Early on Tuesday morning, an EgyptAir flight from Alexandria to Cairo, which had eight Americans on board, was diverted to Cyprus by a would-be suicide bomber whose motives are still unclear. Authorities suspected his bombs were fake, but treated the hijacking seriously in order to avoid loss of life. The hijacker was arrested after giving himself up.
“Our passengers are all well and the crew is all well…. We cannot say this was a terrorist act… he was not a professional,” Egypt’s Civil Aviation Minister Sherif Fethy told reporters.
Cypriot officials insisted early on that the incident did not appear related to terrorism, but the state broadcaster in Syria noted that the hijacker had demanded the release of women prisoners in Egypt, suggesting a political motive. After the aircraft landed at Larnaca airport in Cyprus, negotiations began, and everyone on board was freed except for three passengers and four crew, according to Fethy. The plane had 81 people, including 21 foreigners and 15 crew members, when it took off.
Television footage in Cyprus showed several people leaving the plane, some by the stairs and another man climbing out of the cockpit window and running off. The Cypriot foreign ministry tweeted “it’s over” at about 7:40 a.m. Eastern time.
— Cyprus MFA (@CyprusMFA) March 29, 2016
Egyptian Prime Minister Sherif Ismail identified the hijacker as an Egyptian national but said his motives remained unclear. Egypt’s official state news agency MENA first named him as Ibrahim Samaha, but later said his name was Seif Eldin Mustafa. The Cypriot Foreign Affairs Ministry also identified him as Mustafa. Here is a picture of the hijacker.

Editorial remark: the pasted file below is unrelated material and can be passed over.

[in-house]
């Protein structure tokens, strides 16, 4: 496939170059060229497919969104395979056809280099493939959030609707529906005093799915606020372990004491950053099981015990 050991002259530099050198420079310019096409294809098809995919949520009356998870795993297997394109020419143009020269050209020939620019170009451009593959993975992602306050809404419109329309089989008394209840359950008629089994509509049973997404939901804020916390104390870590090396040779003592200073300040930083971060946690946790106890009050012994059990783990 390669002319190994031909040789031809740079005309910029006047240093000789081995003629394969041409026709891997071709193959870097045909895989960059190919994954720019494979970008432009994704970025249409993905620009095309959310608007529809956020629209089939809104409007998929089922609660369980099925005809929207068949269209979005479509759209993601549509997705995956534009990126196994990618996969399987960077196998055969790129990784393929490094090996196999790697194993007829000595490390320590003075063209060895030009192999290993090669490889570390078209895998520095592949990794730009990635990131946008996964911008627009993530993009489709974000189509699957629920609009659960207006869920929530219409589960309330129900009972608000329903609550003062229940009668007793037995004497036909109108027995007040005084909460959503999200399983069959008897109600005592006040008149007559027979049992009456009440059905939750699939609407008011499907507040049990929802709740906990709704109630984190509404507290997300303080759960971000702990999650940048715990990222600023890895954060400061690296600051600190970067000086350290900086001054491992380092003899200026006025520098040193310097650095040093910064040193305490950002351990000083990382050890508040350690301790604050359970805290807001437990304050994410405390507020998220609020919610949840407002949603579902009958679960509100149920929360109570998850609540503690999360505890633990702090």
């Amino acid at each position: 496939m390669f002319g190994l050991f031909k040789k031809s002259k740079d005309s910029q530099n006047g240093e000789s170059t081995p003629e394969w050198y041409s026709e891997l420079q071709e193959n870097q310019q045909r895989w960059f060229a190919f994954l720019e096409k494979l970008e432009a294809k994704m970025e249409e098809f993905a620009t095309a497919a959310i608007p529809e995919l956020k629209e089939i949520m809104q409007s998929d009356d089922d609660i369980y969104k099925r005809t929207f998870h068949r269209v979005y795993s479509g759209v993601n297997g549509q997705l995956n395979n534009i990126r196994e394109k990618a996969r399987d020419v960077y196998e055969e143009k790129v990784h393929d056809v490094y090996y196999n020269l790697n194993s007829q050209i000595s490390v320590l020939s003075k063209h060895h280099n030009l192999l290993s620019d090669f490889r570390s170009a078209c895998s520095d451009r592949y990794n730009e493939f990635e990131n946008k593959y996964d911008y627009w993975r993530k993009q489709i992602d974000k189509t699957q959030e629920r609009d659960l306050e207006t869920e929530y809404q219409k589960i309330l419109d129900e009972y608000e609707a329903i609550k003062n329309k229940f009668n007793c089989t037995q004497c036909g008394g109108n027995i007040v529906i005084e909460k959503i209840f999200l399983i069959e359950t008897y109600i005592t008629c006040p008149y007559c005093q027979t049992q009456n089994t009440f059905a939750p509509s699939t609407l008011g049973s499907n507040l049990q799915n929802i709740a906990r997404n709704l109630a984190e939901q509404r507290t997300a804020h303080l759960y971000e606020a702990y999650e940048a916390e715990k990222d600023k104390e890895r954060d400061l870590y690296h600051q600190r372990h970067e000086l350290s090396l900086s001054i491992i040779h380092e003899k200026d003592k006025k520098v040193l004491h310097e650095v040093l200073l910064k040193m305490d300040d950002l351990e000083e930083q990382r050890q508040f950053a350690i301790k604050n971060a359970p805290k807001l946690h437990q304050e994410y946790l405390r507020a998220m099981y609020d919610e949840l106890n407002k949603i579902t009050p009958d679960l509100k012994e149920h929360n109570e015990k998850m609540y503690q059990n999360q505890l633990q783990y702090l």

Alexandros Zenon, a foreign ministry official in Cyprus, told reporters that the hijacker appeared to be “unstable.”
“At some points he asked to meet with a representative of the European Union and at other points he asked to go to another airport but there was nothing specific,” the Egyptian prime minister said.
Egypt’s Civil Aviation Ministry said the plane’s pilot, Omar al-Gammal, informed authorities that he was threatened by a passenger who claimed to be wearing a belt with explosives and forced him to divert the plane to Cyprus. Witnesses said the hijacker passed on a letter, written in Arabic, to be given to his ex-wife, who lives in Cyprus.
Despite the peaceful conclusion of the hijacking, it will likely deal yet another blow to Egypt’s tourism industry and hamper efforts to revive an economy hammered by political unrest after the 2011 uprising. Tourism in Egypt has already struggled to revive from the crash of a Russian passenger plane in the Sinai desert last October.